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Hollow House Syndrome
Hollow House Syndrome is a descriptive term that encompasses the dark side of what real estate professionals breathlessly promote as "Holiday Homes". It began in Switzerland in the 1970s, when urban Swiss discovered they could purchase beautiful ancient homes in small Swiss mountain villages for very low prices, perhaps as low as a month's pay or their company's annual bonus. During prime time - summer when the mountain flowers were in bloom, or around Christmas for the archetypal snow holiday, they would live in their new home. The rest of the year they would lock it up and let it sit empty. The Swiss have attempted to use legislation to curb the problem.
When Peter Mayle wrote his book "A Year in Provence", thousands of chilly Brits followed his lead and bought second homes in the French countryside... using it for about four weeks in August and then locking it up for the other 11 months. As more and more were converted, the local shops and bistros closed because their year-round buyers moved away. Eventually the only locals left were repairmen, maintenance and security people looking after the hollow homes. Locals were all too willing to cash in, selling their homes for twice, thrice or even ten times the price their neighbours could pay. The difference between what a London banker earns and a family farmer or the operator of a bistro in a local French village created a dual market. Whole villages in France were conquered by British... the first conquest of love (as in "Dahling, I just love our little place in Provence, so quaint... you must come visit us). People whose families had inhabited the village for hundreds and in some cases thousands of years were voluntarily displaced. Cultures died and nobody seems to notice.
It happened in the Algarve of Portugal, Cornwall and Devon in England, in much of Scotland. Indeed it seems to happen almost anywhere the land is cheap, the environment has something special and the natives both willing and not overly hostile.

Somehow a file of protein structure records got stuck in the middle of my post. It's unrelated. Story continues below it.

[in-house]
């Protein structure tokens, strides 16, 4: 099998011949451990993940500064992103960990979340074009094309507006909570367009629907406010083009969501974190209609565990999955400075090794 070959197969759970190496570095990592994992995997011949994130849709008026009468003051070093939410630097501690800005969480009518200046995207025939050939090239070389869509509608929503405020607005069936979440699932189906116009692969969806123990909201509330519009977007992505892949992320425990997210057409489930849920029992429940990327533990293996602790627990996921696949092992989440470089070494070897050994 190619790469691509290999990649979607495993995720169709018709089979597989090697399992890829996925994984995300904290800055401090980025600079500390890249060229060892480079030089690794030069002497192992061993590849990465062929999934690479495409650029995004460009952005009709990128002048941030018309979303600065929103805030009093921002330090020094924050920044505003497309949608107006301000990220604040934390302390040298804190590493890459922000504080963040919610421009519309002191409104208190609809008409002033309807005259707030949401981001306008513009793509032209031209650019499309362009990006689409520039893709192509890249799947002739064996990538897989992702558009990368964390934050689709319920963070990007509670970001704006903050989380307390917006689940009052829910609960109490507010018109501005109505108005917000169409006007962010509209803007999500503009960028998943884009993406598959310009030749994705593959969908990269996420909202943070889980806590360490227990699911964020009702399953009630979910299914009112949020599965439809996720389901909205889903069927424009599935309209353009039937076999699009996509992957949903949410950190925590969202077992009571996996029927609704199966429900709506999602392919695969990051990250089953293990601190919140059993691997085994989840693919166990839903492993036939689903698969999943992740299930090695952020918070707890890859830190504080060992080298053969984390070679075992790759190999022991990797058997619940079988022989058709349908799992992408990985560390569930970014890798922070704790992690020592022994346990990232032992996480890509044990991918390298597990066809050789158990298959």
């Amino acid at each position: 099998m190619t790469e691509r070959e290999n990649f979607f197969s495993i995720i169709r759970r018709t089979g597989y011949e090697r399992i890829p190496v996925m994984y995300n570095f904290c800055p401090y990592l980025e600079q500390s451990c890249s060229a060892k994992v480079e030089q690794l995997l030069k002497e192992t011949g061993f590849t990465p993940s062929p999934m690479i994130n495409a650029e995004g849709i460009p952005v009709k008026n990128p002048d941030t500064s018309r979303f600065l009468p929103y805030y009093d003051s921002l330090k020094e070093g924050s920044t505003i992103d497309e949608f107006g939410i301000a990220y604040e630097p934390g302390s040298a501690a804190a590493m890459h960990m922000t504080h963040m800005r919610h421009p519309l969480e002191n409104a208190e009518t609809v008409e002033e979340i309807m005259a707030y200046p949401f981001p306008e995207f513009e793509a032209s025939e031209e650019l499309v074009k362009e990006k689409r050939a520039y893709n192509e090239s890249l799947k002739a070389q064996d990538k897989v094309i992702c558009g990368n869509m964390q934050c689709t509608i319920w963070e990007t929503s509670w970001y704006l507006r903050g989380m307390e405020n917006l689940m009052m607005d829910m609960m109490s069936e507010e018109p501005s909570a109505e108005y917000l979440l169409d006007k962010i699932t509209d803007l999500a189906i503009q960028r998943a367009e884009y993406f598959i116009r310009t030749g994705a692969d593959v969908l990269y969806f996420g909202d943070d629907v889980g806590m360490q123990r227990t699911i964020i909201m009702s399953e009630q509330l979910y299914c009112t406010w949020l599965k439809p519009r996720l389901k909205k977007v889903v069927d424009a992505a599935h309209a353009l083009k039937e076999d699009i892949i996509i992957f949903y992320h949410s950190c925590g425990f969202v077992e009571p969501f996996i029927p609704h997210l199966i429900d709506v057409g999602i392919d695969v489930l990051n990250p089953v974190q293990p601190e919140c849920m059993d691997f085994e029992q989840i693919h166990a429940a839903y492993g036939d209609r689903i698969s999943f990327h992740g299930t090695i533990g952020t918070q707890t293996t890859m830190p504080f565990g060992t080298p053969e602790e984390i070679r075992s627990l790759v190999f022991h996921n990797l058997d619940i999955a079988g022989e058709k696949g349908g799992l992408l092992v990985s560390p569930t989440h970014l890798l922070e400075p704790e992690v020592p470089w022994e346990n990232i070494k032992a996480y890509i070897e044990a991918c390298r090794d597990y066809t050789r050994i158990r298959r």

Hollow house syndrome hit Waiheke Island in 2002. Where the average home on the island in 2000 was $200,000 (which requires a household income of about $50,000 to secure a mortgage - at a time when $50,000 was the average household income in Auckland), five years later the average home sale had jumped to $500,000. But the average household income in the 2006 census was about $60,000. What happened?
New Zealand has a camel hump demographic. It has a huge population in their peak earning and a very small population at the entry level. This peak earning group 40 to 60 has created a luxury market, and after buying the flash car, taking the overseas holidays and adorning with only the best brands, the next status purchase is the holiday home on Waiheke. Given that all have access to the same credit sources, prices rise until they match the purchasing power of this camel hump buyer.
Unlike the old baches of Waiheke, where the price was cheap because everyone in NZ earned about the same amount, hollow homes are expensive. Because they are expensive, and have fancy carpets and nice furniture, the owners have no desire or need to rent them out when they are not in residence. Tenants can't afford to pay a rent that comes near the mortgage, so the owners pull the white curtains, set the burglar alarm and call the security company. They leave it empty... hollow.
This benefits the territorial authority who taxes homes through universal rates. They get the money, but there is no one home to demand services. However, the local government act states the purpose of local government is “to promote the social, economic, environmental, and cultural well-being of communities, in the present and for the future” and this is where the whole thing turns to custard.
Hollow homes destroy the economic, social and cultural well-being of communities.
People who live full time in a community become stakeholders. They have a stake in the well-being of their community and they volunteer their time, their skills, their love and their money to improve and uphold the well-being of their community. They are givers. In contrast, hollow home owners are, for the most part, not there. They may come to the local fund raiser held during prime time, and they may shop in the local stores when they are in residence, but when the local economy needs them the most – during off season, they are not there.
They are useless in civic organisations because they cannot come to meetings or volunteer if they are not in residence. They don’t volunteer for the Fire Brigade, the Red Cross or stand for service on the School Board. When someone gets hurt, or a child suffers a debilitating illness that burdens the family beyond what the state provides, they are not there to chip in. They love the cafés and restaurants filling them to capacity during prime season, crowding out the remaining locals. But during off-season the cafés struggle to survive and many fail because of the boom-bust nature fed by Hollow Home Syndrome.